As a child, I went to a well-meaning but mostly awful primary school. It was very modern, with a huge conservatory, fish pond and aviary, but the teaching staff and methods didn’t exactly set you up for a strong shot at success in secondary school. Our final year largely involved us spending an awful lot of time learning about the Hebrews from our ageing and ferociously religious battle-axe teacher, the net result being that most of us subsequently aced Religious Studies the following year, but had no idea how to properly punctuate in English.
The school was also very big on assemblies, having 200 or so kids sit on a hard dining room floor, mumbling some hymn or other while a teacher almost exploded with joy, hammering away at a piano. Occasionally, though, teachers would try something a bit different, and one day we were told we would be having an election.
Our class was split into groups, to form political parties. We were told we’d have to campaign, win over the electorate, and then the winners would be announced in a subsequent assembly.
My memory’s fuzzy on precisely what we were taught regarding the basics of politics, but my guess is not a lot. Instead, our ten- and eleven-year-old brains fired up, figuring out the best way to win. Each team’s tactics, it seemed, were very similar: make a load of promises and attempt to bribe the electorate. Breaktimes became a flurry of snacks (and, unless I’m misremembering, small amounts of money) being foisted on younger voters, while the promises became ever more elaborate. Post-PE showers (which, depressingly, the school didn’t offer)! A special pupils-only telephone (this was, note, 1986)! Longer break-times!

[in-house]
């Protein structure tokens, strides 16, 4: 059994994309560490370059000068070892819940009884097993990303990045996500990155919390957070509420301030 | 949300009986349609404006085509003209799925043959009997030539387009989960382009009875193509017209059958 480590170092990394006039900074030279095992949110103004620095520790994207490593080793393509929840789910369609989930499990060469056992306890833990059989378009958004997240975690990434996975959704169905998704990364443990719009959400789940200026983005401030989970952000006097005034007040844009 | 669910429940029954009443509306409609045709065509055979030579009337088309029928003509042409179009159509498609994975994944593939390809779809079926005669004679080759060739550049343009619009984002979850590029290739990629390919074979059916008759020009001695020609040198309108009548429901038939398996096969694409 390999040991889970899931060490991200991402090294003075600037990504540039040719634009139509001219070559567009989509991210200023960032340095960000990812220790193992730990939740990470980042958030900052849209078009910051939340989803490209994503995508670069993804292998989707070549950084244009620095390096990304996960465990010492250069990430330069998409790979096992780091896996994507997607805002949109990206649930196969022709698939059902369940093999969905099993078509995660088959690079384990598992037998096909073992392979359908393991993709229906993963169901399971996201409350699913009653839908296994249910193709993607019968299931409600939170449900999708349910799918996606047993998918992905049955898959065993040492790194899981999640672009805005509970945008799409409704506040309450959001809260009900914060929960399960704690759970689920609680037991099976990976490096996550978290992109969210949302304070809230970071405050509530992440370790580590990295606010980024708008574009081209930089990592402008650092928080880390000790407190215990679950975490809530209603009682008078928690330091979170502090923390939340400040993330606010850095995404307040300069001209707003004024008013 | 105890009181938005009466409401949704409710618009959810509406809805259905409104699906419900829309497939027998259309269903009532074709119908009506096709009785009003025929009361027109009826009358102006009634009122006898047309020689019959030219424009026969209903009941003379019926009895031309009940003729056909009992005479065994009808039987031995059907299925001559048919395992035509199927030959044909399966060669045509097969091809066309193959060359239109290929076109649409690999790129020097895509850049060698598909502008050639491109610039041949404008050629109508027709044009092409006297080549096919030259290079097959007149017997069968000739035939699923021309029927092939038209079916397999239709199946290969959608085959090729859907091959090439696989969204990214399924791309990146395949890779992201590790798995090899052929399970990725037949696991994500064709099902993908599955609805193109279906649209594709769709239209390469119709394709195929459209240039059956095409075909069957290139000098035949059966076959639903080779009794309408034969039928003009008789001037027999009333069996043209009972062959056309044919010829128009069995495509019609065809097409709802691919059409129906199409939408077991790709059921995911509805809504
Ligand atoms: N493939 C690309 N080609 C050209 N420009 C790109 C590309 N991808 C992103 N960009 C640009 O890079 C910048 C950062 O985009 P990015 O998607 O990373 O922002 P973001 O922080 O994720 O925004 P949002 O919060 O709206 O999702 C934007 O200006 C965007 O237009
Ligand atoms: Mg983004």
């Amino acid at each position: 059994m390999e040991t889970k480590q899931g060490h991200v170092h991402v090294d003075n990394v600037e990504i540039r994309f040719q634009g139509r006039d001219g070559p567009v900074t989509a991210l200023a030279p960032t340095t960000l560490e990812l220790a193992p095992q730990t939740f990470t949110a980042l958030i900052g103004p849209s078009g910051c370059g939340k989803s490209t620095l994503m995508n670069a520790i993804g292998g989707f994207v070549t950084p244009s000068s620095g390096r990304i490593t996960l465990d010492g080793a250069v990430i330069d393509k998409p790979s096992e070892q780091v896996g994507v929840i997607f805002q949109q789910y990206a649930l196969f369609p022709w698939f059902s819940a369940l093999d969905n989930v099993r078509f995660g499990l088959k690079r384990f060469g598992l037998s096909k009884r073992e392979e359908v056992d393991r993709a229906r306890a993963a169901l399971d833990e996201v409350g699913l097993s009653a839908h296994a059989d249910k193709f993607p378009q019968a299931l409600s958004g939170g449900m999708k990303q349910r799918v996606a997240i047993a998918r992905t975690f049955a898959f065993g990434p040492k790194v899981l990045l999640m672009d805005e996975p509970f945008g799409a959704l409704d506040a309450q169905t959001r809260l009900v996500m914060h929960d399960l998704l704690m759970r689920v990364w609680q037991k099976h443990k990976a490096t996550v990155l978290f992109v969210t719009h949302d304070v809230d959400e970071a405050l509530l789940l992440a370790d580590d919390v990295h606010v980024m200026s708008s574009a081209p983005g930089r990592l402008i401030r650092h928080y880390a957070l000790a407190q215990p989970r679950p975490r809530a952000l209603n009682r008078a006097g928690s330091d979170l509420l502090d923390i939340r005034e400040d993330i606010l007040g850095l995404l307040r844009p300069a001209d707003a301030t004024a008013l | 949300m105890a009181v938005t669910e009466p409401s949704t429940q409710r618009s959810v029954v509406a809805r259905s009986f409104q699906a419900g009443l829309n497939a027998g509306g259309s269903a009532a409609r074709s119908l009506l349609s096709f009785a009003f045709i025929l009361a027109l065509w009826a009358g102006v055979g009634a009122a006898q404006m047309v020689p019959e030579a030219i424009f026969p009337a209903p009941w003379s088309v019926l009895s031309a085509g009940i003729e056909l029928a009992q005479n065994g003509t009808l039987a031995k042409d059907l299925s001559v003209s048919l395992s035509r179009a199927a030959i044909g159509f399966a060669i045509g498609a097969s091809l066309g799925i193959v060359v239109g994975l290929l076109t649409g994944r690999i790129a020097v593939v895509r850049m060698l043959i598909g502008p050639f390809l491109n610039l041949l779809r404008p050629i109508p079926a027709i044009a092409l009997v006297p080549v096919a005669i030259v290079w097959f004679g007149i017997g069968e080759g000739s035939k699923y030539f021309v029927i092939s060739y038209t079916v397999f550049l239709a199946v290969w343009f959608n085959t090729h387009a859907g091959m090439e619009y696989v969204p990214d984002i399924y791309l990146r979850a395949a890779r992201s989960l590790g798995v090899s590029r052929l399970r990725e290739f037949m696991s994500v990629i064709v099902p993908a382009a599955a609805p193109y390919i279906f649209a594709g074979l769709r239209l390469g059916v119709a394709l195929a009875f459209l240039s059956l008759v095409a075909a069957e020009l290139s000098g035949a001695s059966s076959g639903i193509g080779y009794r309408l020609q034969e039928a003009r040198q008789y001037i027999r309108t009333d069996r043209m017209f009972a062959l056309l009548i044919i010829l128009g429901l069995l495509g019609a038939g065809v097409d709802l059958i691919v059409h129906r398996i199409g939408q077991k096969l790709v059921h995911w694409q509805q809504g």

On election day, everyone got their chance to spell out their manifesto one final time, and sing a catchy election song, further ramming home the promises. Then it was time for the vote. Our party won, largely on the basis of making the most outlandish promises (although we were, it has to be said, not the best bribers—our baking skills didn’t match those of our rivals). Boom! Victory!
But any period of joy was short-lived when it suddenly became very clear we couldn’t fulfil anything we’d promised. Not only did we have no power, but the school didn’t have any extra money nor any interest in putting such promises into place. Time in the playground for a while involved attempting to placate angry voters, while our smug teacher helpfully noted that we were getting precisely what we deserved. We’d had a lesson in politics after all, and were learning the hard way.
In today’s British political landscape, I can’t help thinking that Nigel Farage and his UKIP chums were somehow taking notes the day of our election, but didn’t stick around for the aftermath. His party appears to simply suck up every policy the electorate responds negatively to, spin it and spit it out again. It’s the common-sense party, despite having no substance; and every attack on said lack of substance is waved away as some kind of coordinated smear campaign by a ‘LibLabCon’ cartel.
At tomorrow’s European elections, the party’s predicted to perform very well, despite frequent alarmingly racist comments from its members, outbursts that border on fascism, questionable activities regarding expenses, and the party leader disowning his own 2010 manifesto as “drivel”. I hope enough people vote for politicians who want to do better—and who can do better—but I’m fully expecting to be disappointed with a bunch of MEPs being elected who, if anything, have less political promise than children had that day at my old school.